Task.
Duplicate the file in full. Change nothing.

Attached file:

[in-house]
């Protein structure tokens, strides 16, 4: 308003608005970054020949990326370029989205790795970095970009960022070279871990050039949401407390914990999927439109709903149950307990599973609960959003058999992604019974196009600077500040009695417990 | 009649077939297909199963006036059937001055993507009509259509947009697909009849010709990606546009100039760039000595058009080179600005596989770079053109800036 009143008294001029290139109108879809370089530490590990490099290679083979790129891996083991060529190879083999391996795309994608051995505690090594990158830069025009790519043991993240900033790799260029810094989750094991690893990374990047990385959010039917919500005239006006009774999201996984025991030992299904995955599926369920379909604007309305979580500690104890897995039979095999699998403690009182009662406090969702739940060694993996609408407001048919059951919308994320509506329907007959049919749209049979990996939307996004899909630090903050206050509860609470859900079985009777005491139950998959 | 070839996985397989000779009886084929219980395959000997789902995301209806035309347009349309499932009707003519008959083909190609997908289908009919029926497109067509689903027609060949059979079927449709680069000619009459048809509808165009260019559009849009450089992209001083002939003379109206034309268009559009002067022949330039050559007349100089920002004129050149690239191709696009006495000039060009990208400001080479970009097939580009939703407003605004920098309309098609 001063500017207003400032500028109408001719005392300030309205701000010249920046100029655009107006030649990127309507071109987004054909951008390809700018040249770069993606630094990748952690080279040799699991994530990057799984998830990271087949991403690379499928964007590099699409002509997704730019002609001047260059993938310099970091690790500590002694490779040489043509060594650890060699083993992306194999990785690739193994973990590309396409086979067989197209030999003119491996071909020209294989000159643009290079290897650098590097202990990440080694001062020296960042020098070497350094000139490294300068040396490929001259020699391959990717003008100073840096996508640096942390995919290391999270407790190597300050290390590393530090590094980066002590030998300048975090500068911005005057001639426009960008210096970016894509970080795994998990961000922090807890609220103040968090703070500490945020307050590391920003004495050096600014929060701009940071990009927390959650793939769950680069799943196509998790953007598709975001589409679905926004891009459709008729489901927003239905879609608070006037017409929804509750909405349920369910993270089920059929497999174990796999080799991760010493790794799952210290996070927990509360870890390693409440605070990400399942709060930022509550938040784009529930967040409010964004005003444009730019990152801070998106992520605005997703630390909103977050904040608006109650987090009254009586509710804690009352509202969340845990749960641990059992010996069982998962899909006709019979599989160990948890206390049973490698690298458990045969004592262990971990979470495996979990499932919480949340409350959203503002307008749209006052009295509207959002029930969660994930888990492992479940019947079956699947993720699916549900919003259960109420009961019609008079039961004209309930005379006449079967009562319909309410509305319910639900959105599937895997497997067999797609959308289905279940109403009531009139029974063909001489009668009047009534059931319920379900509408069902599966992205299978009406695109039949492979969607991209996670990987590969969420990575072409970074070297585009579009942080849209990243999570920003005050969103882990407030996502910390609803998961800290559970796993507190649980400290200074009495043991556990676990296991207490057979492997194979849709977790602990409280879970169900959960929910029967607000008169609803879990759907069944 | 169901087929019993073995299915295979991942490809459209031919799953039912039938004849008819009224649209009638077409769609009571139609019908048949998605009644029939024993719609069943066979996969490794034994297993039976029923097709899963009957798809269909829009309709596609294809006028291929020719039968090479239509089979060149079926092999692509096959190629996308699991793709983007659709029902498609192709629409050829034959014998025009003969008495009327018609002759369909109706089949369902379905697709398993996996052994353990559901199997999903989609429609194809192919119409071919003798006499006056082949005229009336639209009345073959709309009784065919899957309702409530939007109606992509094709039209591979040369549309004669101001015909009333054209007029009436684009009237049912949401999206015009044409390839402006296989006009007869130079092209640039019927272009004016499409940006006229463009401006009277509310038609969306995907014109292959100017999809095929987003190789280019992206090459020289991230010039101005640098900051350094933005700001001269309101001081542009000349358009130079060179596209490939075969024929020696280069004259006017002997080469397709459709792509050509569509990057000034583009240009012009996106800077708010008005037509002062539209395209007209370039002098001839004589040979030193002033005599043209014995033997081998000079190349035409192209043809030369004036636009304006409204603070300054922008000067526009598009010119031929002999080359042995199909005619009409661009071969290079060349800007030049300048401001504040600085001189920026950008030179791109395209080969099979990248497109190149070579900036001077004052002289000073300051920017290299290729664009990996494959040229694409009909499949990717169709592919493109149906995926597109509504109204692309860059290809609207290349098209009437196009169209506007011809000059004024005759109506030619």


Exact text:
[in-house]
């Protein structure tokens, strides 16, 4: 308003608005970054020949990326370029989205790795970095970009960022070279871990050039949401407390914990999927439109709903149950307990599973609960959003058999992604019974196009600077500040009695417990 | 009649077939297909199963006036059937001055993507009509259509947009697909009849010709990606546009100039760039000595058009080179600005596989770079053109800036 009143008294001029290139109108879809370089530490590990490099290679083979790129891996083991060529190879083999391996795309994608051995505690090594990158830069025009790519043991993240900033790799260029810094989750094991690893990374990047990385959010039917919500005239006006009774999201996984025991030992299904995955599926369920379909604007309305979580500690104890897995039979095999699998403690009182009662406090969702739940060694993996609408407001048919059951919308994320509506329907007959049919749209049979990996939307996004899909630090903050206050509860609470859900079985009777005491139950998959 | 070839996985397989000779009886084929219980395959000997789902995301209806035309347009349309499932009707003519008959083909190609997908289908009919029926497109067509689903027609060949059979079927449709680069000619009459048809509808165009260019559009849009450089992209001083002939003379109206034309268009559009002067022949330039050559007349100089920002004129050149690239191709696009006495000039060009990208400001080479970009097939580009939703407003605004920098309309098609 001063500017207003400032500028109408001719005392300030309205701000010249920046100029655009107006030649990127309507071109987004054909951008390809700018040249770069993606630094990748952690080279040799699991994530990057799984998830990271087949991403690379499928964007590099699409002509997704730019002609001047260059993938310099970091690790500590002694490779040489043509060594650890060699083993992306194999990785690739193994973990590309396409086979067989197209030999003119491996071909020209294989000159643009290079290897650098590097202990990440080694001062020296960042020098070497350094000139490294300068040396490929001259020699391959990717003008100073840096996508640096942390995919290391999270407790190597300050290390590393530090590094980066002590030998300048975090500068911005005057001639426009960008210096970016894509970080795994998990961000922090807890609220103040968090703070500490945020307050590391920003004495050096600014929060701009940071990009927390959650793939769950680069799943196509998790953007598709975001589409679905926004891009459709008729489901927003239905879609608070006037017409929804509750909405349920369910993270089920059929497999174990796999080799991760010493790794799952210290996070927990509360870890390693409440605070990400399942709060930022509550938040784009529930967040409010964004005003444009730019990152801070998106992520605005997703630390909103977050904040608006109650987090009254009586509710804690009352509202969340845990749960641990059992010996069982998962899909006709019979599989160990948890206390049973490698690298458990045969004592262990971990979470495996979990499932919480949340409350959203503002307008749209006052009295509207959002029930969660994930888990492992479940019947079956699947993720699916549900919003259960109420009961019609008079039961004209309930005379006449079967009562319909309410509305319910639900959105599937895997497997067999797609959308289905279940109403009531009139029974063909001489009668009047009534059931319920379900509408069902599966992205299978009406695109039949492979969607991209996670990987590969969420990575072409970074070297585009579009942080849209990243999570920003005050969103882990407030996502910390609803998961800290559970796993507190649980400290200074009495043991556990676990296991207490057979492997194979849709977790602990409280879970169900959960929910029967607000008169609803879990759907069944 | 169901087929019993073995299915295979991942490809459209031919799953039912039938004849008819009224649209009638077409769609009571139609019908048949998605009644029939024993719609069943066979996969490794034994297993039976029923097709899963009957798809269909829009309709596609294809006028291929020719039968090479239509089979060149079926092999692509096959190629996308699991793709983007659709029902498609192709629409050829034959014998025009003969008495009327018609002759369909109706089949369902379905697709398993996996052994353990559901199997999903989609429609194809192919119409071919003798006499006056082949005229009336639209009345073959709309009784065919899957309702409530939007109606992509094709039209591979040369549309004669101001015909009333054209007029009436684009009237049912949401999206015009044409390839402006296989006009007869130079092209640039019927272009004016499409940006006229463009401006009277509310038609969306995907014109292959100017999809095929987003190789280019992206090459020289991230010039101005640098900051350094933005700001001269309101001081542009000349358009130079060179596209490939075969024929020696280069004259006017002997080469397709459709792509050509569509990057000034583009240009012009996106800077708010008005037509002062539209395209007209370039002098001839004589040979030193002033005599043209014995033997081998000079190349035409192209043809030369004036636009304006409204603070300054922008000067526009598009010119031929002999080359042995199909005619009409661009071969290079060349800007030049300048401001504040600085001189920026950008030179791109395209080969099979990248497109190149070579900036001077004052002289000073300051920017290299290729664009990996494959040229694409009909499949990717169709592919493109149906995926597109509504109204692309860059290809609207290349098209009437196009169209506007011809000059004024005759109506030619």